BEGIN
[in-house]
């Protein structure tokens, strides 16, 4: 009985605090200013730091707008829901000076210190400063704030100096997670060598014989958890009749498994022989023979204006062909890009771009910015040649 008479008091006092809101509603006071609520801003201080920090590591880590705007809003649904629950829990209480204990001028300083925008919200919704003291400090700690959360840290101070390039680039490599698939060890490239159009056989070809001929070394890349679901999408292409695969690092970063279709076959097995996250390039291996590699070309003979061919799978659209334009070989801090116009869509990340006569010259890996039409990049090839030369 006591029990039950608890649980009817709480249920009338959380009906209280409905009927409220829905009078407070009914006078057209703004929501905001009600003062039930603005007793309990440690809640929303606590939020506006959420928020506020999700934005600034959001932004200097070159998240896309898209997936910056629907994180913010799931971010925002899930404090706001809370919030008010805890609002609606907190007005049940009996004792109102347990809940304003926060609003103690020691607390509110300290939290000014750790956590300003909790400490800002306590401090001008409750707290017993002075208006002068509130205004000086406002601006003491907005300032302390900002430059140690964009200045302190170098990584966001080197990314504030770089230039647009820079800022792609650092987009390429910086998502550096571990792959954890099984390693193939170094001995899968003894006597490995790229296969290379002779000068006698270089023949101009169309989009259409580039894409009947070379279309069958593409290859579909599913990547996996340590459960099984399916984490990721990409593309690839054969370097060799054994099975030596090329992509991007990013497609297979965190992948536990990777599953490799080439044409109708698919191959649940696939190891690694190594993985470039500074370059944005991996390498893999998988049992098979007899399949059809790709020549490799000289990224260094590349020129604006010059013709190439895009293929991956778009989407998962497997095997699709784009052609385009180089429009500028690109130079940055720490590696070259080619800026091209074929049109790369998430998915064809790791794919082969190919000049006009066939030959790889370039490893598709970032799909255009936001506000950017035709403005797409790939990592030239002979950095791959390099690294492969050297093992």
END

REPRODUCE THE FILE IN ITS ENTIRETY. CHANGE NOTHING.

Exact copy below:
[in-house]
């Protein structure tokens, strides 16, 4: 009985605090200013730091707008829901000076210190400063704030100096997670060598014989958890009749498994022989023979204006062909890009771009910015040649 008479008091006092809101509603006071609520801003201080920090590591880590705007809003649904629950829990209480204990001028300083925008919200919704003291400090700690959360840290101070390039680039490599698939060890490239159009056989070809001929070394890349679901999408292409695969690092970063279709076959097995996250390039291996590699070309003979061919799978659209334009070989801090116009869509990340006569010259890996039409990049090839030369 006591029990039950608890649980009817709480249920009338959380009906209280409905009927409220829905009078407070009914006078057209703004929501905001009600003062039930603005007793309990440690809640929303606590939020506006959420928020506020999700934005600034959001932004200097070159998240896309898209997936910056629907994180913010799931971010925002899930404090706001809370919030008010805890609002609606907190007005049940009996004792109102347990809940304003926060609003103690020691607390509110300290939290000014750790956590300003909790400490800002306590401090001008409750707290017993002075208006002068509130205004000086406002601006003491907005300032302390900002430059140690964009200045302190170098990584966001080197990314504030770089230039647009820079800022792609650092987009390429910086998502550096571990792959954890099984390693193939170094001995899968003894006597490995790229296969290379002779000068006698270089023949101009169309989009259409580039894409009947070379279309069958593409290859579909599913990547996996340590459960099984399916984490990721990409593309690839054969370097060799054994099975030596090329992509991007990013497609297979965190992948536990990777599953490799080439044409109708698919191959649940696939190891690694190594993985470039500074370059944005991996390498893999998988049992098979007899399949059809790709020549490799000289990224260094590349020129604006010059013709190439895009293929991956778009989407998962497997095997699709784009052609385009180089429009500028690109130079940055720490590696070259080619800026091209074929049109790369998430998915064809790791794919082969190919000049006009066939030959790889370039490893598709970032799909255009936001506000950017035709403005797409790939990592030239002979950095791959390099690294492969050297093992």